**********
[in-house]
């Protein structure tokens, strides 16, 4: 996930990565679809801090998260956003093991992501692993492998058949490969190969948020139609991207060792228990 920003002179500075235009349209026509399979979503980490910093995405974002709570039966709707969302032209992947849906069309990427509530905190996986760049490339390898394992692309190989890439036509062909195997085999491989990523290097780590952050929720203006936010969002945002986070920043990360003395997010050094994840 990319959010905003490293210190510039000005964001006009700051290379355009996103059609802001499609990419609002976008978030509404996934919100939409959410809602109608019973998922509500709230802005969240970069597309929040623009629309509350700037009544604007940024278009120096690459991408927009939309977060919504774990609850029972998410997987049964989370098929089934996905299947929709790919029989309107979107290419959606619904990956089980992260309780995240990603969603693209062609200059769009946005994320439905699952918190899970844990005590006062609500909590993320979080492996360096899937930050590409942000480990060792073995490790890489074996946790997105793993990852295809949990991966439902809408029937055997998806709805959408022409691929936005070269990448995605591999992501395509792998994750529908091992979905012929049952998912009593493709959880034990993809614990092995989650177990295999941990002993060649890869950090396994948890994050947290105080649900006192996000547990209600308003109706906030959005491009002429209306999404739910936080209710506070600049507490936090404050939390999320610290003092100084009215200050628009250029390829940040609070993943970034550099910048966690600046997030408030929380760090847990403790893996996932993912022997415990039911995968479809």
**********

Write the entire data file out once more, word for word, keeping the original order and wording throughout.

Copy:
[in-house]
């Protein structure tokens, strides 16, 4: 996930990565679809801090998260956003093991992501692993492998058949490969190969948020139609991207060792228990 920003002179500075235009349209026509399979979503980490910093995405974002709570039966709707969302032209992947849906069309990427509530905190996986760049490339390898394992692309190989890439036509062909195997085999491989990523290097780590952050929720203006936010969002945002986070920043990360003395997010050094994840 990319959010905003490293210190510039000005964001006009700051290379355009996103059609802001499609990419609002976008978030509404996934919100939409959410809602109608019973998922509500709230802005969240970069597309929040623009629309509350700037009544604007940024278009120096690459991408927009939309977060919504774990609850029972998410997987049964989370098929089934996905299947929709790919029989309107979107290419959606619904990956089980992260309780995240990603969603693209062609200059769009946005994320439905699952918190899970844990005590006062609500909590993320979080492996360096899937930050590409942000480990060792073995490790890489074996946790997105793993990852295809949990991966439902809408029937055997998806709805959408022409691929936005070269990448995605591999992501395509792998994750529908091992979905012929049952998912009593493709959880034990993809614990092995989650177990295999941990002993060649890869950090396994948890994050947290105080649900006192996000547990209600308003109706906030959005491009002429209306999404739910936080209710506070600049507490936090404050939390999320610290003092100084009215200050628009250029390829940040609070993943970034550099910048966690600046997030408030929380760090847990403790893996996932993912022997415990039911995968479809």